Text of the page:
South Africa - bridging global inequalities Post-apartheid: A once-racist society can become the model for dealing with Earth's most basic conflicts.


Johannesburg, South Africa - From global pariah to international paradigm, that is the next extraordinary transition facing this country which so recently escaped the inhuman horrors of apartheid.

Its incredibly bloodless transition from white minority to black majority rule is setting an example in reconciliation that could well serve not only the rest of Africa but the world.

If South Africa can continue to overcome its chasmic gap between rich whites and impoverished blacks with neither revenge or ruination, it will set the model for bridging that most explosive of all global economic inequalities - the north-south divide.

So far the auguries are set fair. In three years power has passed, with shockingly little pain, from ruthlessly autocratic white power to blessedly forgiving and patient black rule.

The whites, of course, still control most of the economy, still live in the big houses, still enjoy what for many are the ill-gotten gains of apartheid. In contrast most blacks still occupy the menial jobs, still live in the townships, still endure the trials of poverty.

But while they continue to be economically disadvantaged, they are no longer second-class citizens. That, and the prospect of better times ahead, has so far prevented what otherwise would almost certainly be a blood bath.

There are many here and abroad, of course, who are not optimistic. South Africa, in their minds, is doomed to follow the post-colonial precedent of this largely hapless continent into bloody decline.

It is true that the peaceful transition is a measure of the awesome moral stature of Nelson Mandela, the prisoner of apartheid who became president. Significantly, he has put the mechanism of national exorcism into the hands of the one man in this country who commands comparable respect - Archbishop Desmond Tutu, the puckish prelate whose voice resonated throughout the years of repression.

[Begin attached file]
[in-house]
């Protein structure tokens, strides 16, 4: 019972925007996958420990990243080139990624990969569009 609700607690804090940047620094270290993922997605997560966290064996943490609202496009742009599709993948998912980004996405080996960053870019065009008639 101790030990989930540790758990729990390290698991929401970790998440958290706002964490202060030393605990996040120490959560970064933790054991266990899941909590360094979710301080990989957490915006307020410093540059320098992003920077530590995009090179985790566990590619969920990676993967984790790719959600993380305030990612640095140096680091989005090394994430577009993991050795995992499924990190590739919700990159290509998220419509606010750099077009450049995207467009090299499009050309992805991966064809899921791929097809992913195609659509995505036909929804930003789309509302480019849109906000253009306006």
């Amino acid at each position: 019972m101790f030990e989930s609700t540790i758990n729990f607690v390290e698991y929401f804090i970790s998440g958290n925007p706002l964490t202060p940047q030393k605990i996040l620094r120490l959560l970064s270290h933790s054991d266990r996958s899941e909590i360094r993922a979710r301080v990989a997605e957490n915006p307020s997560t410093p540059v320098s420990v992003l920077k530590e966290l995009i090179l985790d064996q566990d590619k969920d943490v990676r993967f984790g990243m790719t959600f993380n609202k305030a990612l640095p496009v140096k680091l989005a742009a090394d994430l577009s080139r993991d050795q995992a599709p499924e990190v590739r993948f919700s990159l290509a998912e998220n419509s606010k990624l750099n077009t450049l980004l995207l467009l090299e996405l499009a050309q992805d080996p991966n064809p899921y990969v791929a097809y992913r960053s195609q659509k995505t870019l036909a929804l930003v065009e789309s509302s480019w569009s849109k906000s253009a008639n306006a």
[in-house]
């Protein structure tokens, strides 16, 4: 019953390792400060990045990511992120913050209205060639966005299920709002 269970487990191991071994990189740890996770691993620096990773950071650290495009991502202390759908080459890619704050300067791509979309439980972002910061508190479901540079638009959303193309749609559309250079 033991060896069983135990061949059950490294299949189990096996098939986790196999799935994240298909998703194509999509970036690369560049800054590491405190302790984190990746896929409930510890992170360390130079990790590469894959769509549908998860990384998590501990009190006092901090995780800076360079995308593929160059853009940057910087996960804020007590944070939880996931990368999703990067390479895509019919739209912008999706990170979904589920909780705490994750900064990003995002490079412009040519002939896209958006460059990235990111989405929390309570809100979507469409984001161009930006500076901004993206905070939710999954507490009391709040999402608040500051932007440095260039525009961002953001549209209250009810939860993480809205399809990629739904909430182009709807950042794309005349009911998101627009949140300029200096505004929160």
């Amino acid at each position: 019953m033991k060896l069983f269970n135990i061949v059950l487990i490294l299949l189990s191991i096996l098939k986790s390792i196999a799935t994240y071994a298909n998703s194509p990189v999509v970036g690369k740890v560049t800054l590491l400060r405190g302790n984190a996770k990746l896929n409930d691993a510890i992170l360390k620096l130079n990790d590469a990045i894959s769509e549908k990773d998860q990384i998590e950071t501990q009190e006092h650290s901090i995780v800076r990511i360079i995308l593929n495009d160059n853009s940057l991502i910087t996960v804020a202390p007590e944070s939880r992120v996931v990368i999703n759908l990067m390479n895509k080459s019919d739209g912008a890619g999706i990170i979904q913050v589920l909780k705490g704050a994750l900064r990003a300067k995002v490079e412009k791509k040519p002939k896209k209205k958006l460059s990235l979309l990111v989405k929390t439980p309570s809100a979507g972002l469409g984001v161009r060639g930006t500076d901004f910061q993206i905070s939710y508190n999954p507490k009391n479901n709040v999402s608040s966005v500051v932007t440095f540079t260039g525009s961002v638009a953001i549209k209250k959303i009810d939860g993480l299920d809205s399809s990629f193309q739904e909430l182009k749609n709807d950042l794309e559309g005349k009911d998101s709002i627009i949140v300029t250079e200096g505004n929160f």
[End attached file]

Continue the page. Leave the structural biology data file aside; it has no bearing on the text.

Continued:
dTC Tutu chairs the Truth and Reconciliation Commission. It is a confessional in which admission of atrocity bears the prospect of amnesty, a lure that has brought both white and black terrorists into the open, seeking to protect their freedom if not elicit forgiveness, with true but terrible testimony.

The Mandela-Tutu aura has kept the lid on violent national outrage over what has been experienced and is now being retold. But both are old men, Mandela , AGE, and due to leave office in 1999, Tutu, AGE, and suffering from cancer.

How South Africa got to be where it is today, is an epic of human determination, demographic inevitability, political opportunity and economic reality. It is a tale crisply told in Patti Waldmeir's "Anatomy of a Miracle -- The End of Apartheid and the Birth of the New South Africa" (W.W. Norton & Company, 269 pages, $27.50).

Waldmeir is a former African correspondent for the Financial Times of London, who spent the crucible years of 1989 to 1995 as the Johannesburg bureau chief, witnessing the human and political struggle for power in all its bloody fury.

She reminds us how unlikely a prospect was peaceful transition, recalling former Secretary of State Henry A. Kissinger's 1969 assessment: "The white minority has a monopoly of force which it does not hesitate to use, and of power which it will not voluntarily yield."

The whites laid down their arms and ceded that power reluctantly and frequently violently, while the blacks, often in conflict among themselves, steadfastly pursued their goal of majority rule.

Forces at play

Step by step the blacks advanced, often allowed forward by white self-interest. The opening of the labor market and the improvement of black education, two of the seeds of change, were both permitted only because they strengthened the white economy.

"Whites and blacks were far too economically interdependent to live apart," asserts Waldmeir